Journalist, commentator, economist and now e- bike aficionado
I was probably around four or five when I learned how to ride a proper bicycle, two wheels not three, and no stabilisers. It was in the yard of my dad’s family farm in Norway, struggling to stay upright on a pig-iron heavy lady’s bone shaker. My older brother Dave was running along behind, clutching the saddle to keep me vertical – until he wasn’t. I sensed his absence and knew, immediately, that I could now ride a bike. And all that meant in terms of freedom.
I’ve been riding bikes ever since – rushing around suburban pavements to meet up with childhood friends; tearing down forest paths against the stop-watch with cow-horn handlebars and no sense of mortality. Commuter cycling to the station, sticking the bike in a slam door guard’s van and then hurtling across London sans helmet, sans fear (and still without a sense of mortality).
And latterly, mostly on hybrids, be-jeaned and be-shorted . Unlike wrapped-in-Lycra friends, who spent more on their wheels than I did on a whole bike. But I’m not sure they enjoyed the sights, smells and sounds of the countryside any more than me. Mostly they always looked unhappy and in pain.
And then, well, I got older. Hills and headwinds conspired to curb my enthusiasm. The bicycle stayed in the garage, garnering cobwebs. I started thinking about mortality.
It was a chance encounter with the bike of my chum Lindsay’s wife that changed everything. Lynda’s bicycle had a motor! Four power settings so naturally, being male, I went straight to the top one and took off down their cul-de-sac like Barry Sheene. Later I learned that, legally, the battery-powered motors must cut out at 15.5 mph. But of course, you can get to that mind-bending velocity as slowly or quickly as you like.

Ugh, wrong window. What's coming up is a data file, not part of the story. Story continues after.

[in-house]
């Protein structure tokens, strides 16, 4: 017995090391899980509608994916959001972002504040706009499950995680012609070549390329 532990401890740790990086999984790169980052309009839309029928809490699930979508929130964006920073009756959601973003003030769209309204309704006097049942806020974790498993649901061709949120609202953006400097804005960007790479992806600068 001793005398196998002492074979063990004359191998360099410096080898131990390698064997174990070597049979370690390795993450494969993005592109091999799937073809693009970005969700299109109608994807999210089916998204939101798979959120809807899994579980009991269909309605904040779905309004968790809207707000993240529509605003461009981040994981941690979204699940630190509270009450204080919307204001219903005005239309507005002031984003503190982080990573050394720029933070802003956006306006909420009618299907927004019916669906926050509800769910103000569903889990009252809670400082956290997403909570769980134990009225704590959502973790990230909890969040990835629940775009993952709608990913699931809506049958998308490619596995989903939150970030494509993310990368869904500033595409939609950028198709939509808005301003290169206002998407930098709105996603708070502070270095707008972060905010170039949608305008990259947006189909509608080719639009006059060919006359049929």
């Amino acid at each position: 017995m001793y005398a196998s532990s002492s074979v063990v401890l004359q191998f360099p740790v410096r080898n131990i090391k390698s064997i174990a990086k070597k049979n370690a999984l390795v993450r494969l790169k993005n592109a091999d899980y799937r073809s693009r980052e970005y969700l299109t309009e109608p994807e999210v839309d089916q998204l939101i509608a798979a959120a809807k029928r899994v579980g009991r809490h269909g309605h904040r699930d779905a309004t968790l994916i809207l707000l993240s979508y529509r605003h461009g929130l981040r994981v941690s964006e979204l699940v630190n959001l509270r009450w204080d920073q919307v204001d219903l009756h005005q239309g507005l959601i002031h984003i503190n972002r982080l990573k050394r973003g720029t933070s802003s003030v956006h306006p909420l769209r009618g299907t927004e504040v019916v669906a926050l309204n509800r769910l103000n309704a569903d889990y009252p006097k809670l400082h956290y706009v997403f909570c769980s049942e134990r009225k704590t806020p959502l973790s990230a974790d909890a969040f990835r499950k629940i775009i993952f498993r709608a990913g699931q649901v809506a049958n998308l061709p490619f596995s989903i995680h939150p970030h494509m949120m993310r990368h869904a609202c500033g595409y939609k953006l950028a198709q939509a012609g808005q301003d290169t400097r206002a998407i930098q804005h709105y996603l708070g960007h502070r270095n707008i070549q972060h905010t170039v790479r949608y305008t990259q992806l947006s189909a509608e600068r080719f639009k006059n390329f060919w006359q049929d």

Anyway, it changed my life. Straddling my e-bike, I have been on many day rides (even during Covid) and, pre-plague, on a few longer trips: the Peace Trail around the Ypres battlefields for example, and 150-odd miles across North Devon. Both in the excellent company of said Lindsay, who now has his own e-bike.
So here, as they say, is the science.
An e-bike is not a moped. It’s a normal bicycle aided by a battery charged electric motor. This is usually situated in the rear wheel hub. The battery is charged from a normal three pin plug and takes a few hours to go from zero to full. Charging will cost no more than 10p.
The bike has gears (usually 7/8) and you still have to pedal. The heart beat rises! At the end of a full day you feel knackered and in need of beer!
There are usually four power modes, so you can choose how much you want to be assisted. As you would expect, the higher power you choose, the less the range. Battery capacities vary. I found that on a fairly hilly route (eg up to Exmoor and down again), I could easily do 50 miles. But the size of the battery is an important consideration, dependent on what sort of cycle trips you are planning.
There is as big a range of e-bikes as there is for the ordinary variety: hybrids, mountains, fold-ups…
And, of course, prices vary hugely.
I’d go for mid-range. One of the big price drivers with traditional bikes is weight. So you pay more for less (a bit like designer bikinis). But weight isn’t really so important when you have a motor. I reckon you can get a very decent ebike for around £1500.
So – it’s good for you.
It’s good for the environment (especially if it stops you getting in the car).
And it’s good for your smile!
What’s not to like?
- Sales of electric bikes tripled during the UK’s Covid summer (Halfords)
- UK consumers bought 100,000 ebikes in 2020, up 40% on the previous year (Mintel)
- Ebike sales are expected to more than double by 2025, to 6.5 million units (The Confederation of the European Bicycle Industry – Yes! It exists!)
- The UK government is planning subsidies to encourage ebike buying which could see prices slashed by 30% (The Times)
#e-bike #cycling #health #lifestyle #ypres